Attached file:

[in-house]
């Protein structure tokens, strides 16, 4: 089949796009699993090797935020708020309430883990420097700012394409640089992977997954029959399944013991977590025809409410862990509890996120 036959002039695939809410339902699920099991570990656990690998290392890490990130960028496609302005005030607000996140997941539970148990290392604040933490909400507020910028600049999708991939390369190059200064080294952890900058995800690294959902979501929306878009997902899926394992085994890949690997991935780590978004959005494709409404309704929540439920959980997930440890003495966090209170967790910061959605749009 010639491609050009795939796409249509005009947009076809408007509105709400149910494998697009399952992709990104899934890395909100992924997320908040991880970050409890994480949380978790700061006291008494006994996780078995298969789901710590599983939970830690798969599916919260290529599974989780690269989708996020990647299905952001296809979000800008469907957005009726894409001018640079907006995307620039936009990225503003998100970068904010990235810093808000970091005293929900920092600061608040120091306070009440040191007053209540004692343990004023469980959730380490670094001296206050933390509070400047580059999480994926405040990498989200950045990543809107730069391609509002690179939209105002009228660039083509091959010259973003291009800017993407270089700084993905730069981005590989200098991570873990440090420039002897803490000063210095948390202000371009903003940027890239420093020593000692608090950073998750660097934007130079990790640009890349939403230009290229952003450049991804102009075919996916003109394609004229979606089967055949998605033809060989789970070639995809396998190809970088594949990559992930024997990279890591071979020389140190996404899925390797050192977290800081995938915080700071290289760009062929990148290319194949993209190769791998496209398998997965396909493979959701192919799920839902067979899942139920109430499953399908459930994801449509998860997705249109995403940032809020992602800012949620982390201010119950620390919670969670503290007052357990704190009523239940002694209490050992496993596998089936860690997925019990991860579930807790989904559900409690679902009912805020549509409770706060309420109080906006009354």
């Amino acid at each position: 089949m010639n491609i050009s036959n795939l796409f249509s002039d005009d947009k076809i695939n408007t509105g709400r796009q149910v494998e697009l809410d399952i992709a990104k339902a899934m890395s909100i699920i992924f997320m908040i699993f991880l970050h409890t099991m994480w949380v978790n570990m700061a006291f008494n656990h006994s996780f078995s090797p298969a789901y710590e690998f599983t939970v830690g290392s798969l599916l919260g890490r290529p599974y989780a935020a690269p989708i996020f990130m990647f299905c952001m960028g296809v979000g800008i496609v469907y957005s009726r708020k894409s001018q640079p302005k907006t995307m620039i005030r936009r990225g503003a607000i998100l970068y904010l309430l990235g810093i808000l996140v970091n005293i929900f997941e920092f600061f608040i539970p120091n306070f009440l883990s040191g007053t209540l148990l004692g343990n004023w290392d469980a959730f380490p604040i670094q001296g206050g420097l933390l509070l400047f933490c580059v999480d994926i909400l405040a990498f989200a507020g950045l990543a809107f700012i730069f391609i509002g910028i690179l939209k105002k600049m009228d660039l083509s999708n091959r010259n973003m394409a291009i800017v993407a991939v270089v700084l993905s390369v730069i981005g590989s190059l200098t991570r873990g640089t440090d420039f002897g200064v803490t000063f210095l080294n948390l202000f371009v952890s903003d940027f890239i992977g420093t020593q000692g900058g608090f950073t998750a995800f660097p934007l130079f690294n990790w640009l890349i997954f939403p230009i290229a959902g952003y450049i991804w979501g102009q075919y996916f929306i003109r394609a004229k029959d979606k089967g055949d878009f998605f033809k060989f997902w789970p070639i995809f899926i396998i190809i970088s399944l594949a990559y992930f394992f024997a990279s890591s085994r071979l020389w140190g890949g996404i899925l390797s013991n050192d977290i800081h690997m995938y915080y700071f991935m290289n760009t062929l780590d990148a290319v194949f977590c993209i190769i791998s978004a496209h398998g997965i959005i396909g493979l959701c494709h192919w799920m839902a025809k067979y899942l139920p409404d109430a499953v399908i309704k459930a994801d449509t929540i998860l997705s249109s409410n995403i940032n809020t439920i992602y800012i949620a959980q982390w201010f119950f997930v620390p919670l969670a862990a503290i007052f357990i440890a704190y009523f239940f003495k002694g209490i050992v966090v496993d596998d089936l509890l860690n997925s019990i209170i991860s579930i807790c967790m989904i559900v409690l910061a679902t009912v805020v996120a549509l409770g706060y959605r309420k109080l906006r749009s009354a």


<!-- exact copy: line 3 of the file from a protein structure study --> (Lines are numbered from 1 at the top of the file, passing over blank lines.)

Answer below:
């Amino acid at each position: 089949m010639n491609i050009s036959n795939l796409f249509s002039d005009d947009k076809i695939n408007t509105g709400r796009q149910v494998e697009l809410d399952i992709a990104k339902a899934m890395s909100i699920i992924f997320m908040i699993f991880l970050h409890t099991m994480w949380v978790n570990m700061a006291f008494n656990h006994s996780f078995s090797p298969a789901y710590e690998f599983t939970v830690g290392s798969l599916l919260g890490r290529p599974y989780a935020a690269p989708i996020f990130m990647f299905c952001m960028g296809v979000g800008i496609v469907y957005s009726r708020k894409s001018q640079p302005k907006t995307m620039i005030r936009r990225g503003a607000i998100l970068y904010l309430l990235g810093i808000l996140v970091n005293i929900f997941e920092f600061f608040i539970p120091n306070f009440l883990s040191g007053t209540l148990l004692g343990n004023w290392d469980a959730f380490p604040i670094q001296g206050g420097l933390l509070l400047f933490c580059v999480d994926i909400l405040a990498f989200a507020g950045l990543a809107f700012i730069f391609i509002g910028i690179l939209k105002k600049m009228d660039l083509s999708n091959r010259n973003m394409a291009i800017v993407a991939v270089v700084l993905s390369v730069i981005g590989s190059l200098t991570r873990g640089t440090d420039f002897g200064v803490t000063f210095l080294n948390l202000f371009v952890s903003d940027f890239i992977g420093t020593q000692g900058g608090f950073t998750a995800f660097p934007l130079f690294n990790w640009l890349i997954f939403p230009i290229a959902g952003y450049i991804w979501g102009q075919y996916f929306i003109r394609a004229k029959d979606k089967g055949d878009f998605f033809k060989f997902w789970p070639i995809f899926i396998i190809i970088s399944l594949a990559y992930f394992f024997a990279s890591s085994r071979l020389w140190g890949g996404i899925l390797s013991n050192d977290i800081h690997m995938y915080y700071f991935m290289n760009t062929l780590d990148a290319v194949f977590c993209i190769i791998s978004a496209h398998g997965i959005i396909g493979l959701c494709h192919w799920m839902a025809k067979y899942l139920p409404d109430a499953v399908i309704k459930a994801d449509t929540i998860l997705s249109s409410n995403i940032n809020t439920i992602y800012i949620a959980q982390w201010f119950f997930v620390p919670l969670a862990a503290i007052f357990i440890a704190y009523f239940f003495k002694g209490i050992v966090v496993d596998d089936l509890l860690n997925s019990i209170i991860s579930i807790c967790m989904i559900v409690l910061a679902t009912v805020v996120a549509l409770g706060y959605r309420k109080l906006r749009s009354a």